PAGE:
The pictures taken at the summit will be available on https://www.facebook.com/Datasciencebe.

The presentations video’s will also soon be available on https://www.parleys.com/channel/datascience

Have you seen the analysis of the results (over 600) of the survey made by Ward, Dieter & Nicholas, Nele and Rik. I’m looking forward to these presentations during the finals of April 16th.

Thanks again,

Philippe Van Impe

Data Innovation Survey results – In Neo4j

(reblogging from post originally published over here)

Today, I have had loads of fun at the Data Innovation Summit in Brussels, Belgium. Hosted in the beautiful Axa Belgium offices, it was a great opportunity to meet 500 (!!) data-minded professionals. I was also able to do an Ignite Talk there, which was quite an experience. 15 seconds for every slide, and no way for you to change the slides yourself and determine the “rythm” – very different. Here are the slides:

But that was not the coolest thing. They also did a “Data Innovation Survey“, which was super cool. The data is all open (find it in this gist), and I of course took it from Excel

create a graph MODEL out of it
and then load it into Neo4j using this load script. You will need to tweak the load csv file locations, but after that: just download Neo4j 2.2, fire up the Neo4j-shell, and paste all the commands into it. Should be a matter of half a minute to load the data.
Then we have the data in Neo4j, and we can start doing some queries. Now, I must admit that I am not a huge fun of working the data this way – as there are very few intricate relationships that we can use meaningfully. Nevertheless, here are a few queries:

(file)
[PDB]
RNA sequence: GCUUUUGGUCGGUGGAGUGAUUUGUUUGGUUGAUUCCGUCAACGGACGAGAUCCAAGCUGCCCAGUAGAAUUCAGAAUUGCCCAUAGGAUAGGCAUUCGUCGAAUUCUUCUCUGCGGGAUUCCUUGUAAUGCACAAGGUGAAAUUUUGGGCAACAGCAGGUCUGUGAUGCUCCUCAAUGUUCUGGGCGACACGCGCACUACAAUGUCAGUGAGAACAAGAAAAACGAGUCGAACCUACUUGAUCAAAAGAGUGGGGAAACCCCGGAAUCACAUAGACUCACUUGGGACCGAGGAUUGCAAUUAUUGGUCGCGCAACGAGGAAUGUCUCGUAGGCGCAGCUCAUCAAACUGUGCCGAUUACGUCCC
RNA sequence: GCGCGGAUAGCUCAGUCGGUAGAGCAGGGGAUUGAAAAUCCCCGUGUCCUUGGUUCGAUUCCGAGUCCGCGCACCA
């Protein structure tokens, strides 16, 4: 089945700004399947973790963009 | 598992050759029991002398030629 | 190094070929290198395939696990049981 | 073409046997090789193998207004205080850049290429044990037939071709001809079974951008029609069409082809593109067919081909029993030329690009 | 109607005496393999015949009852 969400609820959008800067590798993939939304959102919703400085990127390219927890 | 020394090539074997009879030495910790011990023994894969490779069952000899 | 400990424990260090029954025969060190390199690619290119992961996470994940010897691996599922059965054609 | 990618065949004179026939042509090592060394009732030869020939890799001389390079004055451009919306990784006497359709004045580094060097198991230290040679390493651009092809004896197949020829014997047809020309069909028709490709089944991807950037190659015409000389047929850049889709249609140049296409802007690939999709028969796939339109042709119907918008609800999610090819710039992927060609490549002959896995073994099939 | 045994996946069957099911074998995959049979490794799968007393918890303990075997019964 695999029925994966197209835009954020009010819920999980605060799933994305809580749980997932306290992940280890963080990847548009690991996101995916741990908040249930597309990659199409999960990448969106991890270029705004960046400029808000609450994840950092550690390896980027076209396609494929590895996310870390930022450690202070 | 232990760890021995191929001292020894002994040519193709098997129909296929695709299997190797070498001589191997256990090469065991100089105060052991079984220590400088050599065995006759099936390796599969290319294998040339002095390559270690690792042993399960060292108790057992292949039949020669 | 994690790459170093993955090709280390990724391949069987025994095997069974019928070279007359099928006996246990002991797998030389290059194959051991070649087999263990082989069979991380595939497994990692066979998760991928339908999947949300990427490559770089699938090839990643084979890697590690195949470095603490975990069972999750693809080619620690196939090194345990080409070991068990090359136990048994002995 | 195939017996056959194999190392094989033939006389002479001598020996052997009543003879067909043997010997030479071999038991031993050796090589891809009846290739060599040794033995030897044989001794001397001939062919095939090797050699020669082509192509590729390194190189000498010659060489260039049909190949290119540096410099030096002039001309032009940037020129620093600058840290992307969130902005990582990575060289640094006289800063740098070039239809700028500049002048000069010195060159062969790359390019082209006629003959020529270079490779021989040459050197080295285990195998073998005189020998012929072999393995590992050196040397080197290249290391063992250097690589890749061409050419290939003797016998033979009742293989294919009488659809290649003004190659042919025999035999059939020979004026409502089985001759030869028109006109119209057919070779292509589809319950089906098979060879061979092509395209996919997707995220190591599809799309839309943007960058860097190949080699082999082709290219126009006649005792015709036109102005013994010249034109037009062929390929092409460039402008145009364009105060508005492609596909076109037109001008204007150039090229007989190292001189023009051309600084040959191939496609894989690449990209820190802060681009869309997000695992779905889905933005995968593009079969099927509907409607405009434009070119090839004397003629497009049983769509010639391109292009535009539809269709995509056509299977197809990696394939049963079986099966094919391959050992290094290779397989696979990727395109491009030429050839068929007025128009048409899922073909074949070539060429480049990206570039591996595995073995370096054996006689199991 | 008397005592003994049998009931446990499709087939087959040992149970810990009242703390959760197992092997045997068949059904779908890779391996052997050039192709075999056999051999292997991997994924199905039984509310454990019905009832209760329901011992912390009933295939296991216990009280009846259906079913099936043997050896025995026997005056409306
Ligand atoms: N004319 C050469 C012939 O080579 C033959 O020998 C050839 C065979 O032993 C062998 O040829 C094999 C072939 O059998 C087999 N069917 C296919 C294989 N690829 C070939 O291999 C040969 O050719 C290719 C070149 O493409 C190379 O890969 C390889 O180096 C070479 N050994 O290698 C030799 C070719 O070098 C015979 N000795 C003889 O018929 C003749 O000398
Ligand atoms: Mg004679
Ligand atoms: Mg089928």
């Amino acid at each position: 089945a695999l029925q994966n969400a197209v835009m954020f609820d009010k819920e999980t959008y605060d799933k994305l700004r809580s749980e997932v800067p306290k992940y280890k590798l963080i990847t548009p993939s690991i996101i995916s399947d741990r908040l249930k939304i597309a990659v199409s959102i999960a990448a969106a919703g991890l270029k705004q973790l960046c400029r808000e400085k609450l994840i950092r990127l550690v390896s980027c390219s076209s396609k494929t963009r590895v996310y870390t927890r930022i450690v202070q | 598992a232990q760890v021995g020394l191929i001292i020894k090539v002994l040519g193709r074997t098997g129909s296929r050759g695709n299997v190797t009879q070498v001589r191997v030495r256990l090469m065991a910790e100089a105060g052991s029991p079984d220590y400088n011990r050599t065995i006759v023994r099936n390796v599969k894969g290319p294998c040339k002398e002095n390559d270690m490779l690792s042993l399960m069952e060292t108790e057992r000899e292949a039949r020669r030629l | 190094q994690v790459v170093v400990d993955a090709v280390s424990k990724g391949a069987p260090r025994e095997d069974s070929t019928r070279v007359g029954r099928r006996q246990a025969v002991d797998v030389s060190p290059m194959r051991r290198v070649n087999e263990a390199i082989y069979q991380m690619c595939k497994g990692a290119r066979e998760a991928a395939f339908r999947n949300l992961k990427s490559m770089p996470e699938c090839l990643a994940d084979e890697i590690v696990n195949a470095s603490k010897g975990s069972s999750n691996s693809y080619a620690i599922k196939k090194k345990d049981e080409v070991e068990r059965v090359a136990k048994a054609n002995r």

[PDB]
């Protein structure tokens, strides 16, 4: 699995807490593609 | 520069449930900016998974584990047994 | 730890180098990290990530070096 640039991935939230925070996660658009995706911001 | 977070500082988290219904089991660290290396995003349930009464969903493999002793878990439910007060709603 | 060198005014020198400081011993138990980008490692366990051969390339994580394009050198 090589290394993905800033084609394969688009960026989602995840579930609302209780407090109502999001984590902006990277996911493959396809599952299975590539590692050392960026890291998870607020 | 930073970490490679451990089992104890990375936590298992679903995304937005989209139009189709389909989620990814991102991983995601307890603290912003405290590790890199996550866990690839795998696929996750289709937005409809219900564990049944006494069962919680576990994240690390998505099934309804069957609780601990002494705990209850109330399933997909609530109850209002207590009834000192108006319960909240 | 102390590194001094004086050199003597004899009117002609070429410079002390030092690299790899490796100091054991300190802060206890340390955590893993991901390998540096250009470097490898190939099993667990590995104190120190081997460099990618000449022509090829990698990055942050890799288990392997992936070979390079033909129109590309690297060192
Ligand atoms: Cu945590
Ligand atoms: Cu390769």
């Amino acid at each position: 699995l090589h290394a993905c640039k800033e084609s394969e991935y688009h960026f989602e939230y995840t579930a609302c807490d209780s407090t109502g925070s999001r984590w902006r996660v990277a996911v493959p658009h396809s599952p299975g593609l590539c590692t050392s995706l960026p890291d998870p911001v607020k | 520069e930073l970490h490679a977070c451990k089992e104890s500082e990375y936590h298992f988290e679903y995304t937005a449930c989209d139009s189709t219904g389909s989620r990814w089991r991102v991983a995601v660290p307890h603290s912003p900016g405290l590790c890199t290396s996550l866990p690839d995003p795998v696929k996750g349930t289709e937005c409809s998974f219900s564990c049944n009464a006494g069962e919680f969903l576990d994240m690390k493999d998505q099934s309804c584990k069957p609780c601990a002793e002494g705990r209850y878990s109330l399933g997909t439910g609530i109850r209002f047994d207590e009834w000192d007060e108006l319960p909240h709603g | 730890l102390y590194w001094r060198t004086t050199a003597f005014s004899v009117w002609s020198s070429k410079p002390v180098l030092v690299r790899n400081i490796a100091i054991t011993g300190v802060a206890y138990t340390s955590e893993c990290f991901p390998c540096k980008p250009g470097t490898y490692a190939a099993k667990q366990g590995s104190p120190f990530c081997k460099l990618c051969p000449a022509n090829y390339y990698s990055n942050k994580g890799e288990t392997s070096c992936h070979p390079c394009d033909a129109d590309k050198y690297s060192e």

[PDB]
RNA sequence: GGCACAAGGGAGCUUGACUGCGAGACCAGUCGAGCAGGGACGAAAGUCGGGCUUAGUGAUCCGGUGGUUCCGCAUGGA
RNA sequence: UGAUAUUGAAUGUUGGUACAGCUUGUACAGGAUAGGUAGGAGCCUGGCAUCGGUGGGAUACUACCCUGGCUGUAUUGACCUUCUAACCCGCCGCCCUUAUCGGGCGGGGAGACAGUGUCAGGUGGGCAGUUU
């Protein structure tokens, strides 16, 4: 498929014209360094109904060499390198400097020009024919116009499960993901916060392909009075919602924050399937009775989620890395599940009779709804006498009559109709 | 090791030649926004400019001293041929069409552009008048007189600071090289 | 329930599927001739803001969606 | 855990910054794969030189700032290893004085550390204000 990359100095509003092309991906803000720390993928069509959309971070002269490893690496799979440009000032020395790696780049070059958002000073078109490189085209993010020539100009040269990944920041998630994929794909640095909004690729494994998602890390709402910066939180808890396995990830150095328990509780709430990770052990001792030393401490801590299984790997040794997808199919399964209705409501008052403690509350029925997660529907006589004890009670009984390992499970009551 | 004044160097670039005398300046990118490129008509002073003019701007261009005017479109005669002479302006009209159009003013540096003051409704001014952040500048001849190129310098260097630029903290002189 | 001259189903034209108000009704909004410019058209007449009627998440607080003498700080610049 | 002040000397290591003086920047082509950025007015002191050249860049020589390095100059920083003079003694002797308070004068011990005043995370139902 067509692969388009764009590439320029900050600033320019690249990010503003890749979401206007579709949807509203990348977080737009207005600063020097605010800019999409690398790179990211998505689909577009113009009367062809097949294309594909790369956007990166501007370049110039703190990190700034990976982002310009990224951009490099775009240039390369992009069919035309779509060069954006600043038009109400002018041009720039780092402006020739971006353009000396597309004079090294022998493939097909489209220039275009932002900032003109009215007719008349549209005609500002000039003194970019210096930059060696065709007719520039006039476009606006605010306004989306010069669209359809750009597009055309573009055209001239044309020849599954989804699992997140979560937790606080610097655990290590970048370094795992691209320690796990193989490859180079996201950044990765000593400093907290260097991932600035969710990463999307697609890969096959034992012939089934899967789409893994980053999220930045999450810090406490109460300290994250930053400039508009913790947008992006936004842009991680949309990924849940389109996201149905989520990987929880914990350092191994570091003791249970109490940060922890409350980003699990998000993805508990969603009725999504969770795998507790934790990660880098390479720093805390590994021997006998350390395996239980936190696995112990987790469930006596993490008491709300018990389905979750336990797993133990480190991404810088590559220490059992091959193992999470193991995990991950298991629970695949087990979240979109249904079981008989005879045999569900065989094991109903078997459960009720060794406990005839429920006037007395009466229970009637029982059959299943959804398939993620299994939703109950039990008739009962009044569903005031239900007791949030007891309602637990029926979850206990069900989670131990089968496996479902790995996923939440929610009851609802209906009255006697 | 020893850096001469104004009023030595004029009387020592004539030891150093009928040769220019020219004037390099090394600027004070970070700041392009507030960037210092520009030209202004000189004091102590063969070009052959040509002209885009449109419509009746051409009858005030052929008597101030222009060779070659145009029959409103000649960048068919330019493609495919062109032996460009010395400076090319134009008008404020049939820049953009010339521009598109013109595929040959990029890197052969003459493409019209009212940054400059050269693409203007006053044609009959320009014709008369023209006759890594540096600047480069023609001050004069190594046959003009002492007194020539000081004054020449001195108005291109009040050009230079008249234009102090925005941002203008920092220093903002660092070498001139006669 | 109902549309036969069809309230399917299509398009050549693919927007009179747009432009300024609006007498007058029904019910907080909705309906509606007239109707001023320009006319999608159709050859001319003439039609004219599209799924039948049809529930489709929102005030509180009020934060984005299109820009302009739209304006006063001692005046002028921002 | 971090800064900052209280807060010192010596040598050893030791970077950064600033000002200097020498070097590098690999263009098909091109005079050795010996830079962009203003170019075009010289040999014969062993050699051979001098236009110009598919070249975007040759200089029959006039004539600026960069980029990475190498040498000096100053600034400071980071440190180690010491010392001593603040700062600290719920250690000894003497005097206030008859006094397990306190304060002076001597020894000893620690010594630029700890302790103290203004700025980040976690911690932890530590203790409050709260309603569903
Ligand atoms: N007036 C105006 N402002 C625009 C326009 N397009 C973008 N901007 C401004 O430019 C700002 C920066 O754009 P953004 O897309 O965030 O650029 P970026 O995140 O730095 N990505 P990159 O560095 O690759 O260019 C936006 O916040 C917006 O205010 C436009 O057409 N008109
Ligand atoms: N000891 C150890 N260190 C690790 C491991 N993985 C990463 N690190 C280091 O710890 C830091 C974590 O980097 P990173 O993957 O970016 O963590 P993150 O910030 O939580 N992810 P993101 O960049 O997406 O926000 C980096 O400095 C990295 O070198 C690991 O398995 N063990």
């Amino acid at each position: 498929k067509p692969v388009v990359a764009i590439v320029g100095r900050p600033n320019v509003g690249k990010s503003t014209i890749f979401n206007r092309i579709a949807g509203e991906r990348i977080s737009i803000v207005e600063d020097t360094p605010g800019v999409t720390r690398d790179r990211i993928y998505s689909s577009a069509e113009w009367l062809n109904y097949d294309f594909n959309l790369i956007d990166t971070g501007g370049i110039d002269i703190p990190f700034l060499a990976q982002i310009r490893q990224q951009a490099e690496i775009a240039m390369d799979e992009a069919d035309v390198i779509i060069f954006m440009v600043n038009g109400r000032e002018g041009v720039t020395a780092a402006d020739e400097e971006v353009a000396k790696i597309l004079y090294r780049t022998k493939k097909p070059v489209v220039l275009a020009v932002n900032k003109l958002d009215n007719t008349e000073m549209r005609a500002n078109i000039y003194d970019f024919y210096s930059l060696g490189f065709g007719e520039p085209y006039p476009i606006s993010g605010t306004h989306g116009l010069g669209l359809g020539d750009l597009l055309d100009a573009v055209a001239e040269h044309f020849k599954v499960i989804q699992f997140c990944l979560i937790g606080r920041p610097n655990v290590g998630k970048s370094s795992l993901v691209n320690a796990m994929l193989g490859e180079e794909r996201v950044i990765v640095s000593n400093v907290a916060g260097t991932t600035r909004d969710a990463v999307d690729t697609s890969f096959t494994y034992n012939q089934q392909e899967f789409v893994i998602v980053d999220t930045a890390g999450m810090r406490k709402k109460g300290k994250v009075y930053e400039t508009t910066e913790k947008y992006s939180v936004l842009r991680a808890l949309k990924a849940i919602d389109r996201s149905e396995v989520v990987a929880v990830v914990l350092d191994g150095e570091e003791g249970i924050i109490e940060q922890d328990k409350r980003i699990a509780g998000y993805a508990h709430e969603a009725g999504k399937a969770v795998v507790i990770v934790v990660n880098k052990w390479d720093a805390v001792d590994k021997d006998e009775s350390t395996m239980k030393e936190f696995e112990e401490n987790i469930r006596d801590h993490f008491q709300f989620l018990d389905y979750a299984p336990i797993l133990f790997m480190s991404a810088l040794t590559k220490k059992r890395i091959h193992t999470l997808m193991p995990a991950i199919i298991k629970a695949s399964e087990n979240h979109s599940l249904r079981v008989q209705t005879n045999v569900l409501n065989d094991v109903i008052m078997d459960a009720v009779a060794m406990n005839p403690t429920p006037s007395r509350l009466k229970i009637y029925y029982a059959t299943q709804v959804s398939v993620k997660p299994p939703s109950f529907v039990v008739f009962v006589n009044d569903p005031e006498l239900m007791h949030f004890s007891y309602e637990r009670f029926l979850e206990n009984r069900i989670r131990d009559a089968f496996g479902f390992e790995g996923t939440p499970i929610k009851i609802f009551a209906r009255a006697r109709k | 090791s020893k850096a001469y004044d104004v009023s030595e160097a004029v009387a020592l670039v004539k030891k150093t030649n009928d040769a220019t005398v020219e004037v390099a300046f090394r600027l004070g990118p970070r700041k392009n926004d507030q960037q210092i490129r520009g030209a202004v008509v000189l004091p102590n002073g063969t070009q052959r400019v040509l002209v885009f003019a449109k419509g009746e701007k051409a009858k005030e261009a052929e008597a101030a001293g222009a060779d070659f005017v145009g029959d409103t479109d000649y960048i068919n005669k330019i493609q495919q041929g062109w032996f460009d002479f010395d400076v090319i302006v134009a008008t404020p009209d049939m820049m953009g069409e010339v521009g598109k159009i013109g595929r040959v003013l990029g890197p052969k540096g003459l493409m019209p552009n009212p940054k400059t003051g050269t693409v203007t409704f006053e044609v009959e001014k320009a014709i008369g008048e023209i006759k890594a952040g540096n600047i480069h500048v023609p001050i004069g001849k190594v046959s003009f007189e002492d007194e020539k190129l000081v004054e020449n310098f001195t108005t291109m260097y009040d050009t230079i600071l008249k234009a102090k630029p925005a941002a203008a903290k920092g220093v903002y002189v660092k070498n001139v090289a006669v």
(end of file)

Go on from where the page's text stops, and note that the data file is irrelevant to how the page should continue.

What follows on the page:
//respondents and techniques with PhDs  
 MATCH (dl:DegreeLevel {name:"PhD"})--(r:Respondent)--(t:Technique)  
 return dl,r,t  
That’s easy:

Let’s make it a bit more sophisticated:

 //respondents and techniques at level 5 with PhDs and their DegreeFields  
 MATCH (dl:DegreeLevel {name:"PhD"})--(r:Respondent)-[ht:HAS_TECHNIQUE {level:'5'}]--(t:Techniques),  
 return dl,r,t,df  
 limit 10  
You can see how that would make the visualisation a bit more complicated.
And then finally, here is a first attempt at doing something a bit more “graphy”. Let’s see which “DegreeFields” are the most important in our graph. In other words – the most “Between” the other nodes of the graph. We do that with a query like this:
 //betweenness centrality of the "DegreeFields"  
 MATCH p=allShortestPaths((r1:Respondent)-[*]-(r2:Respondent))